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I just learned about p-value. My understanding of p-value is as follows:

If we take a sample dataset and find out that sample's result, the p-value basically indicates how likely it is to get that (or similar) result for a dataset with similar size and variance, given that the null hypothesis is true.

If it's lower than the significance level, we reject the null hypothesis because there's a very low chance that such a result would come if the null hypothesis were true.

If it's equal to or higher, we accept the null hypothesis because it's likely that such a result would come given that it's true.

Now my question is how exactly is the p-value used in real life? The dataset taken could be an exceptional dataset and could give a completely different result than what is correct. For large datasets, even doing this 5 times could result in incorrect results (by this I mean, datasets with exceptions would hence have p-values that suggest something different than what is actually correct). Basically, how do we ensure that the sample dataset taken is accurate enough for our results and for us to accept/reject the null hypothesis completely?

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    $\begingroup$ In your second paragraph, replace "or similar" with "or more extreme" and you have the right definition. $\endgroup$ – Frans Rodenburg Jun 30 '19 at 8:39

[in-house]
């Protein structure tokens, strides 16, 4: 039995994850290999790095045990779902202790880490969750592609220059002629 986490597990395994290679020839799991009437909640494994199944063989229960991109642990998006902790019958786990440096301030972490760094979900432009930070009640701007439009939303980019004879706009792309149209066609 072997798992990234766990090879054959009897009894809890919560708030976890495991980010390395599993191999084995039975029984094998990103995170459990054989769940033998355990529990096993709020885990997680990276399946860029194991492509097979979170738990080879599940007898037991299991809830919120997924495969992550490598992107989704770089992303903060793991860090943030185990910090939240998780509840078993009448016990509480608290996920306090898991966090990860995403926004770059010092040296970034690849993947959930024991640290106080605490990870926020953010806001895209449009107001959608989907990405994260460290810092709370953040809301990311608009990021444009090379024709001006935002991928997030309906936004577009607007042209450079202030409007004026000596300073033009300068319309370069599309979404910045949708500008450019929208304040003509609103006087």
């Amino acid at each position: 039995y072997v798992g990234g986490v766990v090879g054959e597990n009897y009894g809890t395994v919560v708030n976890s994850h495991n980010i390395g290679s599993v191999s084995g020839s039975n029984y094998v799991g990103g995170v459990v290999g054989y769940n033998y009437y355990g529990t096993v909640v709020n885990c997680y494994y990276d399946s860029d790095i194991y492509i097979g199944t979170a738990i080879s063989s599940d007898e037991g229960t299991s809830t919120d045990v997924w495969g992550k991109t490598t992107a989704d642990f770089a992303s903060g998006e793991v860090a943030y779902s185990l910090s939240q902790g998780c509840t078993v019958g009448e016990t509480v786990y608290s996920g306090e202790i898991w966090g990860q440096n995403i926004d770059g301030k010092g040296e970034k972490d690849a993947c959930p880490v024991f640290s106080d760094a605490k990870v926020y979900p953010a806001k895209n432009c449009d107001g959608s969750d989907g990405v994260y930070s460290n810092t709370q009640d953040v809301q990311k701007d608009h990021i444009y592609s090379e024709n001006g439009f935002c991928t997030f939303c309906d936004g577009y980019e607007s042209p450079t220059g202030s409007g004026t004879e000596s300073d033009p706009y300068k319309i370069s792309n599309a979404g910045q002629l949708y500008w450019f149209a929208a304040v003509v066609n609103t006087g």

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The level of significance is the chance of a false positive. You cannot ensure that your sample will be representative of the population, because the sample is but a random draw of the population. Such is the nature of empirical research.

You can however, take certain precautions to avoid an inflated false positive rate. For example, you can randomize both your sampling method and/or your treatment allocation to avoid sample bias beyond that of the luck of the draw. You can also stratify your sampling scheme to account for imbalances. If you run multiple tests, you should apply a correction, such as Bonferroni or FDR.

You can indeed be unlucky, and draw a sample that generates a false positive 5 times in a row, but (granted your study design and assumptions are not flawed) consider the chance of this actually happening: $\alpha^5$! For the commonly used $\alpha = 0.05$, this is already so phenomenally low, that this really shouldn't be your primary concern. Even two false positives in a row at $\alpha=0.05$ occur at a rate as low as $0.25\%$.

Of course, it never hurts to look beyond $p$-values. Always try plotting your data, consider the magnitude of the effect and compute a confidence interval. And of course, avoid anything that will inflate the type I error rate, such as running multiple tests and considering only significant ones, or performing stepwise regression followed by $p$-value based inference.

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